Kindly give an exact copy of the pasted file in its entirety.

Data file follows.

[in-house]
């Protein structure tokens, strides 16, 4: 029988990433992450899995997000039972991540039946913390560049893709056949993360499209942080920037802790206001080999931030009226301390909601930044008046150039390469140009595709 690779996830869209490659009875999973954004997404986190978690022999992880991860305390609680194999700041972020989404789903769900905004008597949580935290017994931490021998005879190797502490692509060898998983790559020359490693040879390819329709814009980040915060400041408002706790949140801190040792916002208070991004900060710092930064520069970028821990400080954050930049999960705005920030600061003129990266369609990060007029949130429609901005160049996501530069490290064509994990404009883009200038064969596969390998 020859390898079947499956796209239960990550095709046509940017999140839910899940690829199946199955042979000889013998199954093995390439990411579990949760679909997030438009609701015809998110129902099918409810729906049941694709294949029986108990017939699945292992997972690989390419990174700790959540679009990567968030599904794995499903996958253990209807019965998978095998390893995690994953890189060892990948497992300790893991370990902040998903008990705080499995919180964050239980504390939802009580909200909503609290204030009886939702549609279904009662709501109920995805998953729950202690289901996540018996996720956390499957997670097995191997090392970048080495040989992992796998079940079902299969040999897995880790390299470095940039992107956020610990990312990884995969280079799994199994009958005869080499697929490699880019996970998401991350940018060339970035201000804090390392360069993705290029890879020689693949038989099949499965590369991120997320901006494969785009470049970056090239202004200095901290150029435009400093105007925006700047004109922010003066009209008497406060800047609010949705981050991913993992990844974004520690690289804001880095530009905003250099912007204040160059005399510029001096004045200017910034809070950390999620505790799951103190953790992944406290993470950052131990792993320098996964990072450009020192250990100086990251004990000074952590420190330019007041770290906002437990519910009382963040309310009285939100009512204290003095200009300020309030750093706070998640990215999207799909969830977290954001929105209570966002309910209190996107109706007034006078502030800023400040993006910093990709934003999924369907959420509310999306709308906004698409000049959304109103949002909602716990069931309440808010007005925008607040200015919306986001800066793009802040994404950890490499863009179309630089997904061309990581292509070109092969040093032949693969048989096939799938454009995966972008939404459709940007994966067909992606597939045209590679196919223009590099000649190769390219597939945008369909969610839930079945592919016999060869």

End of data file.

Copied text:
[in-house]
């Protein structure tokens, strides 16, 4: 029988990433992450899995997000039972991540039946913390560049893709056949993360499209942080920037802790206001080999931030009226301390909601930044008046150039390469140009595709 690779996830869209490659009875999973954004997404986190978690022999992880991860305390609680194999700041972020989404789903769900905004008597949580935290017994931490021998005879190797502490692509060898998983790559020359490693040879390819329709814009980040915060400041408002706790949140801190040792916002208070991004900060710092930064520069970028821990400080954050930049999960705005920030600061003129990266369609990060007029949130429609901005160049996501530069490290064509994990404009883009200038064969596969390998 020859390898079947499956796209239960990550095709046509940017999140839910899940690829199946199955042979000889013998199954093995390439990411579990949760679909997030438009609701015809998110129902099918409810729906049941694709294949029986108990017939699945292992997972690989390419990174700790959540679009990567968030599904794995499903996958253990209807019965998978095998390893995690994953890189060892990948497992300790893991370990902040998903008990705080499995919180964050239980504390939802009580909200909503609290204030009886939702549609279904009662709501109920995805998953729950202690289901996540018996996720956390499957997670097995191997090392970048080495040989992992796998079940079902299969040999897995880790390299470095940039992107956020610990990312990884995969280079799994199994009958005869080499697929490699880019996970998401991350940018060339970035201000804090390392360069993705290029890879020689693949038989099949499965590369991120997320901006494969785009470049970056090239202004200095901290150029435009400093105007925006700047004109922010003066009209008497406060800047609010949705981050991913993992990844974004520690690289804001880095530009905003250099912007204040160059005399510029001096004045200017910034809070950390999620505790799951103190953790992944406290993470950052131990792993320098996964990072450009020192250990100086990251004990000074952590420190330019007041770290906002437990519910009382963040309310009285939100009512204290003095200009300020309030750093706070998640990215999207799909969830977290954001929105209570966002309910209190996107109706007034006078502030800023400040993006910093990709934003999924369907959420509310999306709308906004698409000049959304109103949002909602716990069931309440808010007005925008607040200015919306986001800066793009802040994404950890490499863009179309630089997904061309990581292509070109092969040093032949693969048989096939799938454009995966972008939404459709940007994966067909992606597939045209590679196919223009590099000649190769390219597939945008369909969610839930079945592919016999060869």